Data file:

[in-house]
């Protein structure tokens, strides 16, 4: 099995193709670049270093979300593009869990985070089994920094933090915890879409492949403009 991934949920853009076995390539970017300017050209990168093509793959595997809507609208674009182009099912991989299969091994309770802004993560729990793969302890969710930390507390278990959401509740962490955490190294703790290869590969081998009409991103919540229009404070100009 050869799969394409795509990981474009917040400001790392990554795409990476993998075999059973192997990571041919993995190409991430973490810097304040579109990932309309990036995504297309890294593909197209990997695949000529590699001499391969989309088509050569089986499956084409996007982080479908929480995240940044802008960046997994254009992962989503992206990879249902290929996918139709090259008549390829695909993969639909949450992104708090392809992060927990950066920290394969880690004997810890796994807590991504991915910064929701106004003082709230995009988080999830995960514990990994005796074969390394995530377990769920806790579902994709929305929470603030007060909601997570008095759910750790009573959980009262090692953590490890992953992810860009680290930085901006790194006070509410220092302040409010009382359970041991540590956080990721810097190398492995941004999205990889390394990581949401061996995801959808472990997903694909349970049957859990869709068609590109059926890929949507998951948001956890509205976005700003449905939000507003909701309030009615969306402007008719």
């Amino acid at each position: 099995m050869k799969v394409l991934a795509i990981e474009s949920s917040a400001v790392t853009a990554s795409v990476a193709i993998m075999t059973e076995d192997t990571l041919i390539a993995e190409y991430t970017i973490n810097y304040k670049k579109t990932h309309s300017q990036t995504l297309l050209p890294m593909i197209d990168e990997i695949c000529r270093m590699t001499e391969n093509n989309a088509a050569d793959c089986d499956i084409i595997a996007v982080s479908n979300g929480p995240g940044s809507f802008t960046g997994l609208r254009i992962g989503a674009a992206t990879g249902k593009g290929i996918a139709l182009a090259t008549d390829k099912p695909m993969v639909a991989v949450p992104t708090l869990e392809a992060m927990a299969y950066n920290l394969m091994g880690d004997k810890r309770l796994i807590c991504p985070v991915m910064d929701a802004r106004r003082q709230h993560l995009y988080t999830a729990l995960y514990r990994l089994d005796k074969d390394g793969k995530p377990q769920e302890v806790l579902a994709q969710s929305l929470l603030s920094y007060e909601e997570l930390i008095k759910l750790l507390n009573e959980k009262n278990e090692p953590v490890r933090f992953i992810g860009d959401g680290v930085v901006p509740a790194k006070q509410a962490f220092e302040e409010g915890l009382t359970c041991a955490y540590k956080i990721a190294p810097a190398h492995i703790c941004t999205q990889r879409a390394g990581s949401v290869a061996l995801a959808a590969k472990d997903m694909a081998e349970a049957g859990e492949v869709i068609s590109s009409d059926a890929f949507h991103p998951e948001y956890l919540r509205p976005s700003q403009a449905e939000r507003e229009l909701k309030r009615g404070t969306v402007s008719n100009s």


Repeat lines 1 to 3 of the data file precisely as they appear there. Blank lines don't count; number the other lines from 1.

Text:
[in-house]
């Protein structure tokens, strides 16, 4: 099995193709670049270093979300593009869990985070089994920094933090915890879409492949403009 991934949920853009076995390539970017300017050209990168093509793959595997809507609208674009182009099912991989299969091994309770802004993560729990793969302890969710930390507390278990959401509740962490955490190294703790290869590969081998009409991103919540229009404070100009 050869799969394409795509990981474009917040400001790392990554795409990476993998075999059973192997990571041919993995190409991430973490810097304040579109990932309309990036995504297309890294593909197209990997695949000529590699001499391969989309088509050569089986499956084409996007982080479908929480995240940044802008960046997994254009992962989503992206990879249902290929996918139709090259008549390829695909993969639909949450992104708090392809992060927990950066920290394969880690004997810890796994807590991504991915910064929701106004003082709230995009988080999830995960514990990994005796074969390394995530377990769920806790579902994709929305929470603030007060909601997570008095759910750790009573959980009262090692953590490890992953992810860009680290930085901006790194006070509410220092302040409010009382359970041991540590956080990721810097190398492995941004999205990889390394990581949401061996995801959808472990997903694909349970049957859990869709068609590109059926890929949507998951948001956890509205976005700003449905939000507003909701309030009615969306402007008719």
């Amino acid at each position: 099995m050869k799969v394409l991934a795509i990981e474009s949920s917040a400001v790392t853009a990554s795409v990476a193709i993998m075999t059973e076995d192997t990571l041919i390539a993995e190409y991430t970017i973490n810097y304040k670049k579109t990932h309309s300017q990036t995504l297309l050209p890294m593909i197209d990168e990997i695949c000529r270093m590699t001499e391969n093509n989309a088509a050569d793959c089986d499956i084409i595997a996007v982080s479908n979300g929480p995240g940044s809507f802008t960046g997994l609208r254009i992962g989503a674009a992206t990879g249902k593009g290929i996918a139709l182009a090259t008549d390829k099912p695909m993969v639909a991989v949450p992104t708090l869990e392809a992060m927990a299969y950066n920290l394969m091994g880690d004997k810890r309770l796994i807590c991504p985070v991915m910064d929701a802004r106004r003082q709230h993560l995009y988080t999830a729990l995960y514990r990994l089994d005796k074969d390394g793969k995530p377990q769920e302890v806790l579902a994709q969710s929305l929470l603030s920094y007060e909601e997570l930390i008095k759910l750790l507390n009573e959980k009262n278990e090692p953590v490890r933090f992953i992810g860009d959401g680290v930085v901006p509740a790194k006070q509410a962490f220092e302040e409010g915890l009382t359970c041991a955490y540590k956080i990721a190294p810097a190398h492995i703790c941004t999205q990889r879409a390394g990581s949401v290869a061996l995801a959808a590969k472990d997903m694909a081998e349970a049957g859990e492949v869709i068609s590109s009409d059926a890929f949507h991103p998951e948001y956890l919540r509205p976005s700003q403009a449905e939000r507003e229009l909701k309030r009615g404070t969306v402007s008719n100009s």